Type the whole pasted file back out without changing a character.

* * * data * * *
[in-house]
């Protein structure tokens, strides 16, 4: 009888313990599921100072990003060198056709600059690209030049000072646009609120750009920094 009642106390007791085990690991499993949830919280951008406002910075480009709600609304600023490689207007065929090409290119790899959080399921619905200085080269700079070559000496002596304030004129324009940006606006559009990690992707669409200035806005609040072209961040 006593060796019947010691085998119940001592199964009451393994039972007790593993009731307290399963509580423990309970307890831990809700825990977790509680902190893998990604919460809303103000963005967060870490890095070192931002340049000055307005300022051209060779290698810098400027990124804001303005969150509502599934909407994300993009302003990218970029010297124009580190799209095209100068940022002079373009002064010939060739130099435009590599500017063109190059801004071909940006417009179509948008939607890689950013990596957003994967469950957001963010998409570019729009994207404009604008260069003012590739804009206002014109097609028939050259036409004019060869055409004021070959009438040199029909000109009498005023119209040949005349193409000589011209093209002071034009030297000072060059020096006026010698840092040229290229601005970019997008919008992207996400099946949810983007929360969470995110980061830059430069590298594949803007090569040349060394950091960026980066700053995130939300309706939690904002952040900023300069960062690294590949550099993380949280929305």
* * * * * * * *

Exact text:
[in-house]
């Protein structure tokens, strides 16, 4: 009888313990599921100072990003060198056709600059690209030049000072646009609120750009920094 009642106390007791085990690991499993949830919280951008406002910075480009709600609304600023490689207007065929090409290119790899959080399921619905200085080269700079070559000496002596304030004129324009940006606006559009990690992707669409200035806005609040072209961040 006593060796019947010691085998119940001592199964009451393994039972007790593993009731307290399963509580423990309970307890831990809700825990977790509680902190893998990604919460809303103000963005967060870490890095070192931002340049000055307005300022051209060779290698810098400027990124804001303005969150509502599934909407994300993009302003990218970029010297124009580190799209095209100068940022002079373009002064010939060739130099435009590599500017063109190059801004071909940006417009179509948008939607890689950013990596957003994967469950957001963010998409570019729009994207404009604008260069003012590739804009206002014109097609028939050259036409004019060869055409004021070959009438040199029909000109009498005023119209040949005349193409000589011209093209002071034009030297000072060059020096006026010698840092040229290229601005970019997008919008992207996400099946949810983007929360969470995110980061830059430069590298594949803007090569040349060394950091960026980066700053995130939300309706939690904002952040900023300069960062690294590949550099993380949280929305």